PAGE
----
Don’t interrupt your dinner to respond to this phone call.
New Mexico Gas Co. says someone is contacting customers to tell them they must make a payment or face a cutoff in their service. And they have to do it within 30 minutes.
In many cases, the scammers are using an ID that looks like the call really does come from the company, a spokesman said.
While there are times when the gas company will call a customer about an overdue bill, “our employees do not threaten disconnection on such a short timeline,” the company says.
It says customers who receive such a call should hang up and call 1-888-664-2726 to determine whether the company is trying to reach you. “If you are actually behind on your bill, we will inform you and work with you on payments,” a Gas Co. news release says.
Another thing for the “don’t do” list: small businesses are instructed to ignore invoices demanding that they buy posters to supposedly comply with federal and state labor laws.
The invoice comes by letter or email, with some versions also warning of a penalty for not displaying the posters, according to the Better Business Bureau.
The bureau recounted one small-business owner’s experience in receiving a letter demanding a $79.25 “document fee” for the posters to comply with labor laws. If the fee wasn’t paid immediately, the letter said, there would be a $7,000 fine.
“Scammers hope you will pay up without further research because their story is only partially true,” the BBB says.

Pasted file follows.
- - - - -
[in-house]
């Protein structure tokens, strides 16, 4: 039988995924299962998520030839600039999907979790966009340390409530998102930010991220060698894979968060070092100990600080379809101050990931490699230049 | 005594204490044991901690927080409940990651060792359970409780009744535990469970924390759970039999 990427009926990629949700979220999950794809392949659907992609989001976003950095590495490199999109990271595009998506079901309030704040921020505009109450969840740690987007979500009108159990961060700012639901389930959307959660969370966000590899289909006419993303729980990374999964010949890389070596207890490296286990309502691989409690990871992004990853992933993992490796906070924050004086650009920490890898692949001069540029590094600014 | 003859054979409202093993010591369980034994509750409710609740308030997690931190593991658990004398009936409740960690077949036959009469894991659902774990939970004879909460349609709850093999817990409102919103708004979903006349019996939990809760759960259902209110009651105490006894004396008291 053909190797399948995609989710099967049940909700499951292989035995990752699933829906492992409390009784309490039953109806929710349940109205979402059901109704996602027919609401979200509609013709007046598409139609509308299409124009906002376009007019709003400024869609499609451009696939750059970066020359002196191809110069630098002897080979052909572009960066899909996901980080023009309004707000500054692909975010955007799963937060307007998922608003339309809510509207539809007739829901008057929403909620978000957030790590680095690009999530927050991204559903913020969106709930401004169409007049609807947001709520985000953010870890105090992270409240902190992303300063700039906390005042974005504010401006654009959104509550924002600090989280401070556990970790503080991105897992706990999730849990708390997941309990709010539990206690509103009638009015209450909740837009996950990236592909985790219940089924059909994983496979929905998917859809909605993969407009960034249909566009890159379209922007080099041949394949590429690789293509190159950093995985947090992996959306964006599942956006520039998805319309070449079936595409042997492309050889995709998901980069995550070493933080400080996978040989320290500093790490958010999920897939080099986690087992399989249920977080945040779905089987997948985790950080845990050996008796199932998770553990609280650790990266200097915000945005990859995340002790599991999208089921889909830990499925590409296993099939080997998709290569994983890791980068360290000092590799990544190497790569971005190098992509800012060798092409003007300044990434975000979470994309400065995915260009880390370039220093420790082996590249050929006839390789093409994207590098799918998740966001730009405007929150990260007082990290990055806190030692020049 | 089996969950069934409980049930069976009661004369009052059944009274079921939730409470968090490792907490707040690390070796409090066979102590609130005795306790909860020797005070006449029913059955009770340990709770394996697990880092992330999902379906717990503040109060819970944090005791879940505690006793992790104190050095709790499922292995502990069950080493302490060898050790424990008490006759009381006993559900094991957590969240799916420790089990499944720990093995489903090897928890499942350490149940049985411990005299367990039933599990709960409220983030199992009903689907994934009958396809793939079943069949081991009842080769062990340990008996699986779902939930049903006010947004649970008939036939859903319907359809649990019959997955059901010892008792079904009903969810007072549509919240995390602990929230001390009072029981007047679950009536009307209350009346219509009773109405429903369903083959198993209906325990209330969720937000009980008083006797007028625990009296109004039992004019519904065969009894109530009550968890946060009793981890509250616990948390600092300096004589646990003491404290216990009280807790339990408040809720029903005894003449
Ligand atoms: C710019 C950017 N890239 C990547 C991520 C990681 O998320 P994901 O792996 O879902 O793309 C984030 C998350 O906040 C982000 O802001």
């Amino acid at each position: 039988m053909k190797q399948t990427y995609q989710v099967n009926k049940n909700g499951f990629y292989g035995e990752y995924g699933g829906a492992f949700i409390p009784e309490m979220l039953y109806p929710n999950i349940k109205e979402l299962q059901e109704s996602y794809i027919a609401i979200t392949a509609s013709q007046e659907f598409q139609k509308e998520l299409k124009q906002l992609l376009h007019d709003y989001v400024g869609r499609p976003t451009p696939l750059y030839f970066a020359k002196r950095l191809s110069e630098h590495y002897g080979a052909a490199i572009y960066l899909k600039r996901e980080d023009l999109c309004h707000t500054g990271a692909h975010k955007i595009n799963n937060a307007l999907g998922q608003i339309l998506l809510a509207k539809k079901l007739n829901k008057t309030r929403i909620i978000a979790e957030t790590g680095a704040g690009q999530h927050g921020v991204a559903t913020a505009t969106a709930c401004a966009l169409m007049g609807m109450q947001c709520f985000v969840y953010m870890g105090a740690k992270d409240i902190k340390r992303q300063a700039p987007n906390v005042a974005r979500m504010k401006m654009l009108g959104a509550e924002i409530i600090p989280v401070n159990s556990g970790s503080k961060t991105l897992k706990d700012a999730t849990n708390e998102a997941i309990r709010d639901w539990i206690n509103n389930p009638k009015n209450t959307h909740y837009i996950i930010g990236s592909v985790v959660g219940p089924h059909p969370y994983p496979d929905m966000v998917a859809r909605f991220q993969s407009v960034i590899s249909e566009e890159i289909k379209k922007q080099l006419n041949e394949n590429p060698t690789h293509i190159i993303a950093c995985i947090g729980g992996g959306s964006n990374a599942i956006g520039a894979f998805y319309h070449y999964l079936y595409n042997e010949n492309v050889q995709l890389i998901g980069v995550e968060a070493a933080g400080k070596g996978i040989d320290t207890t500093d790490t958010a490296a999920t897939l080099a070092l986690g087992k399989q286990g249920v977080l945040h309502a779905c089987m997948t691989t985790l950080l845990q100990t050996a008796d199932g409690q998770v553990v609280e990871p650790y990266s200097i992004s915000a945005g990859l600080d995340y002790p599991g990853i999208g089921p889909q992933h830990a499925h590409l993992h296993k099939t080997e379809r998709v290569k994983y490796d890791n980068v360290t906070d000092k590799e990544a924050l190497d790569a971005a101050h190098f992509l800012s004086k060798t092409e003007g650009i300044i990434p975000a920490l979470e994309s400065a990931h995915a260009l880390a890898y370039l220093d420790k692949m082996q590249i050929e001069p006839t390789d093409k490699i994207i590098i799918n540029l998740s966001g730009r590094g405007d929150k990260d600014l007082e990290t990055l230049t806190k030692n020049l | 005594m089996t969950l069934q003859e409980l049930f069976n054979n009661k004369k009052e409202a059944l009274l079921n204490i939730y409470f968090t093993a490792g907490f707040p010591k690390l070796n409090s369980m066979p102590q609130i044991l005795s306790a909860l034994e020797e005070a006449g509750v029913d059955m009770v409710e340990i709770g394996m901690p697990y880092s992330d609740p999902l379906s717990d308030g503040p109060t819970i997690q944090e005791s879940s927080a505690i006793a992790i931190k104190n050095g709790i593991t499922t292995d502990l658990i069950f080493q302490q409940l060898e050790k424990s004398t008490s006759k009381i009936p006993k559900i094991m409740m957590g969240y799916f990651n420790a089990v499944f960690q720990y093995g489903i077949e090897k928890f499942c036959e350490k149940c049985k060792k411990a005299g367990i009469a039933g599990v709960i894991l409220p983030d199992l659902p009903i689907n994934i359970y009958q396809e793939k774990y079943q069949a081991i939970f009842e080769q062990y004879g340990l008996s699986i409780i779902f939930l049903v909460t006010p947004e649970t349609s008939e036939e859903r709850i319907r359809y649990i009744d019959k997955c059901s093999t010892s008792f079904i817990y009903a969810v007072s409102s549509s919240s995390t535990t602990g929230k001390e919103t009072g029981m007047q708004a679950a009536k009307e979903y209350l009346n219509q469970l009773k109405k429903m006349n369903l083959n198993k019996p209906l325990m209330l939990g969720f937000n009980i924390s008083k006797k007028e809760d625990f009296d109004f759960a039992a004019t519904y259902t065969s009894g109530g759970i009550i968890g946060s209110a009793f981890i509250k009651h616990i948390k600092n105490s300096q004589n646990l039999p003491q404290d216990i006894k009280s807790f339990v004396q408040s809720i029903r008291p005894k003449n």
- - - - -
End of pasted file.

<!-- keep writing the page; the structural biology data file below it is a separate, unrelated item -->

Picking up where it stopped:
The true part is that the Occupational Safety and Health Administration does require all covered employees to display a poster telling workers what their rights are. The untrue part is that you don’t have to buy the posters. Electronic versions are free on OSHA’s website, as are all other Department of Labor notifications.
The BBB advises, as a general rule, finding out whether the company that made contact with you is legitimate before paying any invoices or sending any money for an unsolicited service.
“Look for an official business address and phone number, and look over their website,” the BBB says. “Never pay an invoice without double checking that it’s for a service you authorized.”
The fourth round of advance child tax credit payments is going out this month and the Internal Revenue Service is warning families to be aware that scammers might try to “use these payments as bait.”
The IRS says to watch for bad actors who contact you by phone, email, text or social media to verify your information so you can supposedly start getting the payments.
Eligible families started receiving up to $300 per child in July and stories of attempted fraud started rolling in soon after.
The IRS says the payments are made automatically, based on information the agency already has from 2019 or 2020 tax returns. There are no additional steps people need to take to receive the money.
Remember, the IRS does not leave “pre-recorded, urgent or threatening messages. For example, if you get a voicemail saying a warrant will be issued for your arrest, this is not the IRS,” the agency says.
If you’re not required to file a tax return and haven’t given the IRS your information for the child tax credit payments, go to IRS.gov to provide the basic information needed to qualify.
Contact Ellen Marks at firstname.lastname@example.org or 505-823-3842 if you are aware of what sounds like a scam. To report a scam to law enforcement, contact the New Mexico Consumer Protection Division toll-free at 1-888-255-9210 or file a complaint at www.nmag.gov/file-a-complaint.aspx.